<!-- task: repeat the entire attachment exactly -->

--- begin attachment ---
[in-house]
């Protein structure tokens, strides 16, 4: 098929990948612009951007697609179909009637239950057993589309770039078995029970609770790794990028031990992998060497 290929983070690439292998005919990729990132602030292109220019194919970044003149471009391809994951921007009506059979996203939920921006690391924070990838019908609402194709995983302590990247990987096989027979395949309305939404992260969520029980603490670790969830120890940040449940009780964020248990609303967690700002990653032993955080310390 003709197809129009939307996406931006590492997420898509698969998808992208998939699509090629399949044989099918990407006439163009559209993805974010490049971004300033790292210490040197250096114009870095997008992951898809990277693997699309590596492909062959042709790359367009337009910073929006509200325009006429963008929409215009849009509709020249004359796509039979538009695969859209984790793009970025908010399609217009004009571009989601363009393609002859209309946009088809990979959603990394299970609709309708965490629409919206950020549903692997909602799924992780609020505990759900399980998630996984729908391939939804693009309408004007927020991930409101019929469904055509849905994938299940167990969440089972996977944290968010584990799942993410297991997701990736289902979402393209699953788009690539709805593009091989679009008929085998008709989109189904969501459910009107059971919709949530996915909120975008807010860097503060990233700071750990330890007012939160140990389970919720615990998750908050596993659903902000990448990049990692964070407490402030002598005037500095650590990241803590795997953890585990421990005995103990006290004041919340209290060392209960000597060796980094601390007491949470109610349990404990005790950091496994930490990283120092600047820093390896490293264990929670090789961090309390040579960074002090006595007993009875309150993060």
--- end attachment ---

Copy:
[in-house]
């Protein structure tokens, strides 16, 4: 098929990948612009951007697609179909009637239950057993589309770039078995029970609770790794990028031990992998060497 290929983070690439292998005919990729990132602030292109220019194919970044003149471009391809994951921007009506059979996203939920921006690391924070990838019908609402194709995983302590990247990987096989027979395949309305939404992260969520029980603490670790969830120890940040449940009780964020248990609303967690700002990653032993955080310390 003709197809129009939307996406931006590492997420898509698969998808992208998939699509090629399949044989099918990407006439163009559209993805974010490049971004300033790292210490040197250096114009870095997008992951898809990277693997699309590596492909062959042709790359367009337009910073929006509200325009006429963008929409215009849009509709020249004359796509039979538009695969859209984790793009970025908010399609217009004009571009989601363009393609002859209309946009088809990979959603990394299970609709309708965490629409919206950020549903692997909602799924992780609020505990759900399980998630996984729908391939939804693009309408004007927020991930409101019929469904055509849905994938299940167990969440089972996977944290968010584990799942993410297991997701990736289902979402393209699953788009690539709805593009091989679009008929085998008709989109189904969501459910009107059971919709949530996915909120975008807010860097503060990233700071750990330890007012939160140990389970919720615990998750908050596993659903902000990448990049990692964070407490402030002598005037500095650590990241803590795997953890585990421990005995103990006290004041919340209290060392209960000597060796980094601390007491949470109610349990404990005790950091496994930490990283120092600047820093390896490293264990929670090789961090309390040579960074002090006595007993009875309150993060």